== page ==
In his Sept. 10 letter "Liberals espouse misleading information on key topics," the writer claimed that the online fact-checking website, Snopes.com, is actually "left-leaning and having a tendency to spin the facts."
Perhaps he feels this way because Snopes consistently corrects and debunks the misinformation aired by Fox News, which is well known to espouse a conservative bias. Actually, most scholars consider Snopes.com one of the most reliable, objective non-political online fact-checkers.
He also appeared to be confusing the deficit with the debt when he asserted that "the deficit rose from $7 trillion to $17 trillion during the last 4.5 years." A deficit occurs when the government takes in less money than it spends in a given year. The debt is the total amount the government owes at any given time.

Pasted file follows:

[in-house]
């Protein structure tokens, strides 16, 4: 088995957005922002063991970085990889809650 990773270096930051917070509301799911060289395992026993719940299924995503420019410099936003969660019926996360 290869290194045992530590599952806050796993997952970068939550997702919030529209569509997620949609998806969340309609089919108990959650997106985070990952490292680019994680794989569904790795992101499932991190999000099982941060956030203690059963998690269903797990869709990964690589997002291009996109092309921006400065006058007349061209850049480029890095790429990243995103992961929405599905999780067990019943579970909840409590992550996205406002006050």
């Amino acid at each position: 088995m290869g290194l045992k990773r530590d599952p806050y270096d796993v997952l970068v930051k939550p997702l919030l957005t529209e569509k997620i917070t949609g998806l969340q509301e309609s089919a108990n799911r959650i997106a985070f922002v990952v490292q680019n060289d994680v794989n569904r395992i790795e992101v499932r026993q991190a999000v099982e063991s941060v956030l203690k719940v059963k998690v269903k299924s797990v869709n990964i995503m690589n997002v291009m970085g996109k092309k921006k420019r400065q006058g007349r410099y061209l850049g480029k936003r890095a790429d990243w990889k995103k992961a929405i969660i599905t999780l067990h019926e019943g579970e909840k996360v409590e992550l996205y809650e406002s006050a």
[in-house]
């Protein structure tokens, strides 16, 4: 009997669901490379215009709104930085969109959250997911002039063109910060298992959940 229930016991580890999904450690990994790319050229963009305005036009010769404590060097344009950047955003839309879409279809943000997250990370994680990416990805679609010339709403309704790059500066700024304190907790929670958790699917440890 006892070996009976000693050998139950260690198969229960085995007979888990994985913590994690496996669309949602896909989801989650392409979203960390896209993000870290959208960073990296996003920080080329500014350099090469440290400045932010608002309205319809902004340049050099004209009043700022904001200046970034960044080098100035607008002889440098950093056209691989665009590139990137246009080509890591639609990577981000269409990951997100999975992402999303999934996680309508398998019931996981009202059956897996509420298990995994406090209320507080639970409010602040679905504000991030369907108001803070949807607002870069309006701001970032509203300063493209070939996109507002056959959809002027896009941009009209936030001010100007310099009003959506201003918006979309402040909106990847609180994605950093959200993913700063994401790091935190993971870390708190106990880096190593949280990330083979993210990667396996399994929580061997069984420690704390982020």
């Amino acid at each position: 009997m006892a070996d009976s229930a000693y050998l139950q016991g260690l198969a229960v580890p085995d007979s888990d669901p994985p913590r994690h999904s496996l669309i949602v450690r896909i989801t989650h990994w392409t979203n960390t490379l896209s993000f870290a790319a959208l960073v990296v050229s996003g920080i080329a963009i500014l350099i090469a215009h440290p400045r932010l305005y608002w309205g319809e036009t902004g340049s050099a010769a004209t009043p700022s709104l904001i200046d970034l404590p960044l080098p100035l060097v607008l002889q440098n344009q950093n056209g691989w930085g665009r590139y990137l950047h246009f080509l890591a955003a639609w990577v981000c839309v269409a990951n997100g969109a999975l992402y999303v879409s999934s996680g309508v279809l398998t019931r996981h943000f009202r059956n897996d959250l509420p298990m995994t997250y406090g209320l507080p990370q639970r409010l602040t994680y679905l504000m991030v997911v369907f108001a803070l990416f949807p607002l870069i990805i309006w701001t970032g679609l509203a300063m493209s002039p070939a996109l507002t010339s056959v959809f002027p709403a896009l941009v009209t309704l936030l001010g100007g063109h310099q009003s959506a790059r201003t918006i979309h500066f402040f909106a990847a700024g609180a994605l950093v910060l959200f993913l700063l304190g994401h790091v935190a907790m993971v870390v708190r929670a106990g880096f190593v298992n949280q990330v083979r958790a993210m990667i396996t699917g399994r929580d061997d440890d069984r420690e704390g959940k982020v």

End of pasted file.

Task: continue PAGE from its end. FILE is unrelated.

According to factcheck.org, when President Bill Clinton left office, the budget was balanced, and the deficit had been erased; however, when Bush left office, he left Obama with the "largest deficit in history."
After eight years of Bush, President Obama claimed he inherited a $1.3 trillion deficit, although the Congressional Budget Office (CBO) estimated it to be $1.2 trillion. Currently, the CBO estimates that the deficit has fallen to $642 billion. (USgovtspending.com).
Addressing the issue of the GOP deciding not to air any of their primary debates on NBC or CNN, the writer claimed that it is because these networks are biased against the GOP as evidenced by the 2012 debates. I watched all of those debates and what I saw was a large field of Republican candidates vehemently criticizing each other, with some even making fools of themselves, like Gov. Rick Perry of Texas.
One can hardly blame the networks or the moderators for this circus put on by the candidates themselves.